Modeling real-time human-automation collaborative scheduling of unmanned vehicles
Author(s)Clare, Andrew S
Massachusetts Institute of Technology. Department of Aeronautics and Astronautics.
Mary L. Cummings.
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Recent advances in autonomy have enabled a future vision of single operator control of multiple heterogeneous Unmanned Vehicles (UVs). Real-time scheduling for multiple UVs in uncertain environments will require the computational ability of optimization algorithms combined with the judgment and adaptability of human supervisors. Automated Schedulers (AS), while faster and more accurate than humans at complex computation, are notoriously "brittle" in that they can only take into account those quantifiable variables, parameters, objectives, and constraints identified in the design stages that were deemed to be critical. Previous research has shown that when human operators collaborate with AS in real-time operations, inappropriate levels of operator trust, high operator workload, and a lack of goal alignment between the operator and AS can cause lower system performance and costly or deadly errors. Currently, designers trying to address these issues test different system components, training methods, and interaction modalities through costly human-in-the-loop testing. Thus, the objective of this thesis was to develop and validate a computational model of real-time human-automation collaborative scheduling of multiple UVs. First, attributes that are important to consider when modeling real-time human-automation collaborative scheduling were identified, providing a theoretical basis for the model proposed in this thesis. Second, a Collaborative Human-Automation Scheduling (CHAS) model was developed using system dynamics modeling techniques, enabling the model to capture non-linear human behavior and performance patterns, latencies and feedback interactions in the system, and qualitative variables such as human trust in automation. The CHAS model can aid a designer of future UV systems by simulating the impact of changes in system design and operator training on human and system performance. This can reduce the need for time-consuming human-in-the-loop testing that is typically required to evaluate such changes. It can also allow the designer to explore a wider trade space of system changes than is possible through prototyping or experimentation. Through a multi-stage validation process, the CHAS model was tested on three experimental data sets to build confidence in the accuracy and robustness of the model under different conditions. Next, the CHAS model was used to develop recommendations for system design and training changes to improve system performance. These changes were implemented and through an additional set of human subject experiments, the quantitative predictions of the CHAS model were validated. Specifically, test subjects who play computer and video games frequently were found to have a higher propensity to over-trust automation. By priming these gamers to lower their initial trust to a more appropriate level, system performance was improved by 10% as compared to gamers who were primed to have higher trust in the AS. The CHAS model provided accurate quantitative predictions of the impact of priming operator trust on system performance. Finally, the boundary conditions, limitations, and generalizability of the CHAS model for use with other real-time human-automation collaborative scheduling systems were evaluated.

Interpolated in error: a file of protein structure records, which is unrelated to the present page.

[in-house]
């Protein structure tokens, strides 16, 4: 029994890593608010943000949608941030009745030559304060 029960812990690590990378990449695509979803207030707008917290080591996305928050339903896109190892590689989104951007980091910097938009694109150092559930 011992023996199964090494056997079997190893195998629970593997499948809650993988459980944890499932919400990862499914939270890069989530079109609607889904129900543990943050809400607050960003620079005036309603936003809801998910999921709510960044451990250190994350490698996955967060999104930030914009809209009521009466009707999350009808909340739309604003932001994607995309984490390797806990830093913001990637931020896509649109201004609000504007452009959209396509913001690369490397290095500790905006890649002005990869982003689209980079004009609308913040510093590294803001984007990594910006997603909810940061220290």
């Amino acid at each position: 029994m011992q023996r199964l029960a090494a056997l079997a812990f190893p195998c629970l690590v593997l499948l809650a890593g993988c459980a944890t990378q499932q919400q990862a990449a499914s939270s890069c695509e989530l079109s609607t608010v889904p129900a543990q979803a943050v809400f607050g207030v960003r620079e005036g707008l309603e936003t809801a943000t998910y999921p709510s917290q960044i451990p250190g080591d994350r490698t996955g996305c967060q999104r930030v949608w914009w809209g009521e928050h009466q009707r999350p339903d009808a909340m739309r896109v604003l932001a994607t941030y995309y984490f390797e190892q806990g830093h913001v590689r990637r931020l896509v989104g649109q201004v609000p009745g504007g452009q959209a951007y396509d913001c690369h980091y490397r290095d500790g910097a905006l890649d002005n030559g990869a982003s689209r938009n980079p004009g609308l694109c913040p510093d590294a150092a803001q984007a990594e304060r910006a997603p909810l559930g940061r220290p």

Thesis (Ph. D.)--Massachusetts Institute of Technology, Dept. of Aeronautics and Astronautics, 2013.This electronic version was submitted and approved by the author's academic department as part of an electronic thesis pilot project. The certified thesis is available in the Institute Archives and Special Collections.Cataloged from department-submitted PDF version of thesis.Includes bibliographical references (p. 325-336).
DepartmentMassachusetts Institute of Technology. Department of Aeronautics and Astronautics.
Massachusetts Institute of Technology
Aeronautics and Astronautics.